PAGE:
Qualcomm APQ8060 Android Development Board BSQUARE DragonBoard

BSQUARE announced the DragonBoard a development board built around Qualcomm APQ8060 mainly targeted at Android 2.3 development. Here’s an excerpt of the press release: BSQUARE Corporation, a leading enabler of smart, connected devices, today announced general availability of DragonBoard™, an Android™ development platform based on Qualcomm Incorporated’s Snapdragon™ APQ8060 processor. DragonBoard provides device makers, application developers and other hardware and software ecosystem suppliers with early access to the APQ8060 processor in a flexible development environment. DragonBoard is a powerful, feature-rich development board that offers exposed connectors, adapters and expansion headers including JTAG, Ethernet and mini USB. These features provide deep levels of development, testing and expansion that allow OEMs to do early prototyping of APQ8060 based systems, component suppliers to integrate devices with the APQ8060 processor and Android application developers to create innovative applications for the growing open source development community. When combined with BSQUARE products and services, DragonBoard enables developers to get products to market faster and with less …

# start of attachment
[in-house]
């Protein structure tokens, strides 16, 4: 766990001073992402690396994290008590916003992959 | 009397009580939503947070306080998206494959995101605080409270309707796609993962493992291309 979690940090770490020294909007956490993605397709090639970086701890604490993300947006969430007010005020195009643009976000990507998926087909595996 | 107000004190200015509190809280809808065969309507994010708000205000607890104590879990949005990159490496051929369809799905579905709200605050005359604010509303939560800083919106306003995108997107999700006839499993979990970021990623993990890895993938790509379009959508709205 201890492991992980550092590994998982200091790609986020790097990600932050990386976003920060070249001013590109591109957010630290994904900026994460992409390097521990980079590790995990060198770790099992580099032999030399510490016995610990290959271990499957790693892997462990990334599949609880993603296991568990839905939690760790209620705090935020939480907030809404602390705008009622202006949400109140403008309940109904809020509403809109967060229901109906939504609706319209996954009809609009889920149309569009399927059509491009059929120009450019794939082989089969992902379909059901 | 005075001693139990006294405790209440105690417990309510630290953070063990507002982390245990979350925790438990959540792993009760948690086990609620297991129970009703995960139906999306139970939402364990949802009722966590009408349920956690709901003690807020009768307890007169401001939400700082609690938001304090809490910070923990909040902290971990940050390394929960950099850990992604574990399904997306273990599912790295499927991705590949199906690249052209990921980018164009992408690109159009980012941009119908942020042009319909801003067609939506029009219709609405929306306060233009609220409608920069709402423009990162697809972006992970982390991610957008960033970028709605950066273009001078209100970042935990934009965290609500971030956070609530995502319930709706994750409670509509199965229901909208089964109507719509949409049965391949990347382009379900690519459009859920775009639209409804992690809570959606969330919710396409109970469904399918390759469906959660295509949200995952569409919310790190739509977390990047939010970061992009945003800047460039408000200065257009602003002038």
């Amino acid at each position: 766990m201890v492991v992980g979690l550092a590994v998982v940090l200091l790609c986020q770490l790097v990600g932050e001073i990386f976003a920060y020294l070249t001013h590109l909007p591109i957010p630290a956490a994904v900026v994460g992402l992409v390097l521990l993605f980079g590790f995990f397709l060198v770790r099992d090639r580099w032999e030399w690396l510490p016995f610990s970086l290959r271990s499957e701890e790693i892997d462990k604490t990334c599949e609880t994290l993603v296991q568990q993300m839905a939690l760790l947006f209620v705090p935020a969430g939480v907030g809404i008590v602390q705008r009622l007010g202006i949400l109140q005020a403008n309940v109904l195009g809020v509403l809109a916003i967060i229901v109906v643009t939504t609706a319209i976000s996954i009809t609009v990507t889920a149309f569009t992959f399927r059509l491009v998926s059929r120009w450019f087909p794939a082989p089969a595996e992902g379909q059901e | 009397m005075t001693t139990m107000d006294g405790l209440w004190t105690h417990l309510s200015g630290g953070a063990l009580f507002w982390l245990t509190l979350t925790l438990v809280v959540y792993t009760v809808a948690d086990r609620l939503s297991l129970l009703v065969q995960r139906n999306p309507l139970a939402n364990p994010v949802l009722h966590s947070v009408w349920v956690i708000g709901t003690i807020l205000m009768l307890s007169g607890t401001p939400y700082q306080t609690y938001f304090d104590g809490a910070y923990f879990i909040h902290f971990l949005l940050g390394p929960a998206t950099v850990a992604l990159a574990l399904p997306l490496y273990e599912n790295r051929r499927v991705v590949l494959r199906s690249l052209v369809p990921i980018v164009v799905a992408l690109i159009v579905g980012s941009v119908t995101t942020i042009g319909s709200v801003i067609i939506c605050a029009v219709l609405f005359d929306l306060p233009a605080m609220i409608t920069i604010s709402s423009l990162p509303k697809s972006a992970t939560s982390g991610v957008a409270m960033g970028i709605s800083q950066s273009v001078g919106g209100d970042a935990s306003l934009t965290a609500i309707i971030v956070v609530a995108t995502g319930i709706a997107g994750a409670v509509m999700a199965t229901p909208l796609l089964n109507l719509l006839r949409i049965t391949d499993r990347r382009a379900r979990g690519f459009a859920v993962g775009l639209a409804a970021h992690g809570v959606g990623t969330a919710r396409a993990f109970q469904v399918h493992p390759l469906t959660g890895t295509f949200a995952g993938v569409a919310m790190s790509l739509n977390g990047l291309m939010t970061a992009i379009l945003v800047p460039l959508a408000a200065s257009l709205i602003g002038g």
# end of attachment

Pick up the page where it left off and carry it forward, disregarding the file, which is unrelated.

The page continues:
CraneBoard: Low Cost Development Board based on TI AM3517

The CraneBoard is a low-cost, open-source hardware development platform based on the AM3517 Sitara ARM Cortex-A8 microprocessor. The CraneBoard was announced in December 2010, can be purchased for 199 USD and can be an alternative to the Beagleboard-xM. AM3517 is especially suited to industrial applications and would be a preferable platform if your project needs CAN or PoE support. The board has less RAM (256 MB vs. 512MB) and no camera port. Here are the features and specifications of the board (I highlighted the differences with Beagleboard-xM in green): AM3517 Sitara ARM Cortex-A8 – 600MHz Integrated 3D Graphics Accelerator RAM: 256 MB NAND Flash: 256MB Support for on-chip peripherals: 10/100 EMAC USB OTG utilizing on-processor PHY 3.3V I/O CAN Bus DDR2 Power over Ethernet and other power options including USB and DC MMC/SD Card Support Fully open-source four-layer PCB Fully Open Source Linux Board Support package (2.6.32) Based on existing AM3517 Sitara ARM evaluation module (EVM) software All software available …